Climate classification maps
These climate classification maps show three different methods of classifying the climate of Australia based on three different classification schemes – temperature/humidity, vegetation (Köppen) and seasonal rainfall.
Product code: IDCJCM0006
What do the maps show?
These climate classification maps show three different methods of classifying the climate of the Australian mainland based on three different classification schemes - temperature/humidity, vegetation (Köppen) and seasonal rainfall. Different methods of classification are used depending on the intended use of the output. For example, if you are designing a building, it would be helpful to classify climate based on temperature and humidity in order to get a better understanding of likely air conditioning requirements for the building.
The temperature and humidity zones map shows the climate of Australia classified according to temperature and humidity properties across the country. These maps are based on temperature and humidity data collected over the period 1961 to 1990.
This method of classification identifies six key zones across Australia, based on a set of definitions relating to summer and winter conditions:
- Hot humid summer
- Warm humid summer
- Hot dry summer, mild winter
- Hot dry summer, cold winter
- Warm summer, cold winter
- Mild/warm summer, cold winter
The distribution of these six zones can be compared to the maps for temperature and relative humidity with "hot humid summer" identified for areas of northern Australia, through to "mild/warm summer, cold winter" identified in Tasmania and alpine areas.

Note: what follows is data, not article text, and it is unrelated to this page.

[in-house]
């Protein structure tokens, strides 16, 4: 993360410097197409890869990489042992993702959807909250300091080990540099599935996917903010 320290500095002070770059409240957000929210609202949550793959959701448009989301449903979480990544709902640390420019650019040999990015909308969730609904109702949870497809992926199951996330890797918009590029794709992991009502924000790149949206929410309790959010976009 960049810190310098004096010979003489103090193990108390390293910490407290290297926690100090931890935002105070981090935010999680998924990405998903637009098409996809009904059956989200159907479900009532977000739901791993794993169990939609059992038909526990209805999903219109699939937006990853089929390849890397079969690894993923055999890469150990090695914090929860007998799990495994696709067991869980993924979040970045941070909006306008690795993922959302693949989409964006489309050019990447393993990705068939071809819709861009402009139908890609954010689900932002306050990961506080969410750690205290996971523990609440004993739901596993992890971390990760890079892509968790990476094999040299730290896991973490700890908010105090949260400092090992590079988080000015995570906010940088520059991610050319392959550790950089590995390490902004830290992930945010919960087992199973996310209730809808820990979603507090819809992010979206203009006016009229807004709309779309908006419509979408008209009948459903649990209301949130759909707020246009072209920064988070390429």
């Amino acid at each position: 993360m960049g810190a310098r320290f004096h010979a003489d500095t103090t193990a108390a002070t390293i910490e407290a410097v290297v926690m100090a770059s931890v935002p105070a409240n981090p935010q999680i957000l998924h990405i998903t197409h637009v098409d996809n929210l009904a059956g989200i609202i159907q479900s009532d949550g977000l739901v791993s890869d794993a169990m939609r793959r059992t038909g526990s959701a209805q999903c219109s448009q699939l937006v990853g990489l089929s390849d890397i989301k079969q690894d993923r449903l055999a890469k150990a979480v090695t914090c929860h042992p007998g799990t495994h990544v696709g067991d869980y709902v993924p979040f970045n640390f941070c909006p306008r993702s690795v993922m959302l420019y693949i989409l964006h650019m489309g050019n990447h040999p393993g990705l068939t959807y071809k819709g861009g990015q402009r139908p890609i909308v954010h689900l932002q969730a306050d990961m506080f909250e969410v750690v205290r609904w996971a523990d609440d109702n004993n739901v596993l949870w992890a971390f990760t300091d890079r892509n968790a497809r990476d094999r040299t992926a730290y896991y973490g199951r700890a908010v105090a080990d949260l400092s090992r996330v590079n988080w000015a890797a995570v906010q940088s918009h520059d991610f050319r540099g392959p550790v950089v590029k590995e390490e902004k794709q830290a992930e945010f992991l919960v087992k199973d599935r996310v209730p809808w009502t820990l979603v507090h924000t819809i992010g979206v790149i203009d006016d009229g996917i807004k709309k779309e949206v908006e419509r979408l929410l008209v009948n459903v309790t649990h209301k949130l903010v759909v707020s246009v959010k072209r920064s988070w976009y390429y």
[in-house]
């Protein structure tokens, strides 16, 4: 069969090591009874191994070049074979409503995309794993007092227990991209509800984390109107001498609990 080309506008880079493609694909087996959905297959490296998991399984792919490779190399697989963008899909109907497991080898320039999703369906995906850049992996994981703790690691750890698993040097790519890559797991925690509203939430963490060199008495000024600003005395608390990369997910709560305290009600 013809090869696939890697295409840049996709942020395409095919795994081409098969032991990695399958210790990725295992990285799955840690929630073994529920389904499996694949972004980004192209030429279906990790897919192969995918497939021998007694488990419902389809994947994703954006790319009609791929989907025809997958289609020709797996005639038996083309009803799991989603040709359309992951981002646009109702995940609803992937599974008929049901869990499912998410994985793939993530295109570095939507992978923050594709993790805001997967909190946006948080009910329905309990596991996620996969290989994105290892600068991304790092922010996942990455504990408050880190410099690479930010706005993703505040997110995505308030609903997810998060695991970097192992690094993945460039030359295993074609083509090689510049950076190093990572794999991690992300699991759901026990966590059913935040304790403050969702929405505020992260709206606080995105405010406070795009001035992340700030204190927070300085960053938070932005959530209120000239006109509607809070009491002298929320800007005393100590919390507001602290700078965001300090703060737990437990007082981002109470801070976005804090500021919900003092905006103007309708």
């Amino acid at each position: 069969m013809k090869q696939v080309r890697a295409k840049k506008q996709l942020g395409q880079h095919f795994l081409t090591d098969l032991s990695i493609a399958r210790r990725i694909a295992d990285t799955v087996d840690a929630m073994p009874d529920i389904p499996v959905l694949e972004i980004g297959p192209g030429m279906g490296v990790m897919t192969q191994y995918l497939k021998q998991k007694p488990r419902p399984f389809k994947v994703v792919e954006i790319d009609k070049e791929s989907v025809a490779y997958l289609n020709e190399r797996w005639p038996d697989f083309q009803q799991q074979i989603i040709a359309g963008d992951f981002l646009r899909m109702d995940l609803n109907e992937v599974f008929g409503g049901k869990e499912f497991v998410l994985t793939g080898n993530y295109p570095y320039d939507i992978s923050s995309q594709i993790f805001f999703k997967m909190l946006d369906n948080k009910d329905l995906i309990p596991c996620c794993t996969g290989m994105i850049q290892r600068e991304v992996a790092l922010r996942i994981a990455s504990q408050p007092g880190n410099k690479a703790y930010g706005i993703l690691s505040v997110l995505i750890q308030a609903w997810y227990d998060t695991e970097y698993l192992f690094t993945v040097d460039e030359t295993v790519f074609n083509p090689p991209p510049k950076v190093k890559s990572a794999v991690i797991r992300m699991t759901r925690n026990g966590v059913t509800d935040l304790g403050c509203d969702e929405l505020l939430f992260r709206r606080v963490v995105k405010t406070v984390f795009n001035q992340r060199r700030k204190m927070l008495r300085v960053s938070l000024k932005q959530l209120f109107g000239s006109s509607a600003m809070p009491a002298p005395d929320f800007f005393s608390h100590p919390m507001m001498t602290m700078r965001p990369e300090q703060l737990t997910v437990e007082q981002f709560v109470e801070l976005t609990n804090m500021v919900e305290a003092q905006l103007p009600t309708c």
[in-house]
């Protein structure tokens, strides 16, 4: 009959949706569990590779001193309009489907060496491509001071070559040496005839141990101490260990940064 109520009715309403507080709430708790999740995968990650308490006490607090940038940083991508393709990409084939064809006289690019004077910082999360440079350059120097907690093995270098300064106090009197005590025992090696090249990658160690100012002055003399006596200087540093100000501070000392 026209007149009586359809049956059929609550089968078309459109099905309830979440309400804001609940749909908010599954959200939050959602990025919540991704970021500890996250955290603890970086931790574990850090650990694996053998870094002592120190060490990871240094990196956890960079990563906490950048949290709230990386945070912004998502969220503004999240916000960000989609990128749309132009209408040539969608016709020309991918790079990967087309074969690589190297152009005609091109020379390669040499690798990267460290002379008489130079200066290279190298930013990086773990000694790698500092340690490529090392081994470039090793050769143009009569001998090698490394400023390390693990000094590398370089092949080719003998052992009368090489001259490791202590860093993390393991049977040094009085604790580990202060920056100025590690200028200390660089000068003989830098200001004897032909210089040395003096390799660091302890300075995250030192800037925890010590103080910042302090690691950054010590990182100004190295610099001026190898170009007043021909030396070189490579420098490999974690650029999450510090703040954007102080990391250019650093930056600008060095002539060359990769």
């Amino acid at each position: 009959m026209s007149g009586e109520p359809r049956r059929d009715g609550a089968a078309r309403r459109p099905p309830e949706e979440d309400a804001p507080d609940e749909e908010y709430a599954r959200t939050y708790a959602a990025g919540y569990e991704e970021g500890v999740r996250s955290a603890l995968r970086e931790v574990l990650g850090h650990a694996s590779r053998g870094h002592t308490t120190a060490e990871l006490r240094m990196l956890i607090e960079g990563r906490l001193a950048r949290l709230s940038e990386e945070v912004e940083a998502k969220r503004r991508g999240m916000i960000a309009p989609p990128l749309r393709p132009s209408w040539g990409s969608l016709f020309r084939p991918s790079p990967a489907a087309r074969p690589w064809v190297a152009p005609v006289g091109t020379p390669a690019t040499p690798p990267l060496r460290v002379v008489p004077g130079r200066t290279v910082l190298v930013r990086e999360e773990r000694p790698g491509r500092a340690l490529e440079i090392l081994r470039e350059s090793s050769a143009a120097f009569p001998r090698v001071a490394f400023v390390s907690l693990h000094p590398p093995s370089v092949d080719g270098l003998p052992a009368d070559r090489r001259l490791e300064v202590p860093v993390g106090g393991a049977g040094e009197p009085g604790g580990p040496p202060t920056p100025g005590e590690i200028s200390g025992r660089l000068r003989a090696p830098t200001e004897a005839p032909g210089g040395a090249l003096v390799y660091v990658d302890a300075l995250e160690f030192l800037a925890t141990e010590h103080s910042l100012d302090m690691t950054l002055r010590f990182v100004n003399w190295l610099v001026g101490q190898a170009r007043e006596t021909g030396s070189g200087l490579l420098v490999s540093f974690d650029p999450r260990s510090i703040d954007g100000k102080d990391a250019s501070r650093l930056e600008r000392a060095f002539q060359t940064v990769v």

The Köppen classification maps show six major groups and 27 sub-groups of climate zones across Australia. These climate zones are defined with the climatic limits of native vegetation in mind. This method of classification is based on the concept that native vegetation is the best expression of climate in an area.
The six major classes are identified predominantly on native vegetation type, with the additional sub-groups taking into consideration seasonal distribution of temperature and precipitation:
The seasonal rainfall maps use the differences between summer and winter rainfall across Australia to identify six major climate zones. These maps use the median annual rainfall (based on the 100 year period from 1900 to 1999) and seasonal incidence (the ratio of the median rainfall over the period November to April to the period May to October) to identify these six major zones. Specific numerical rainfall thresholds are used to identify 16 sub-groups.
- Summer dominant
- Winter dominant
These six classification groups identify the season of highest rainfall in each area, and are similar in distribution to the annual and monthly rainfall maps.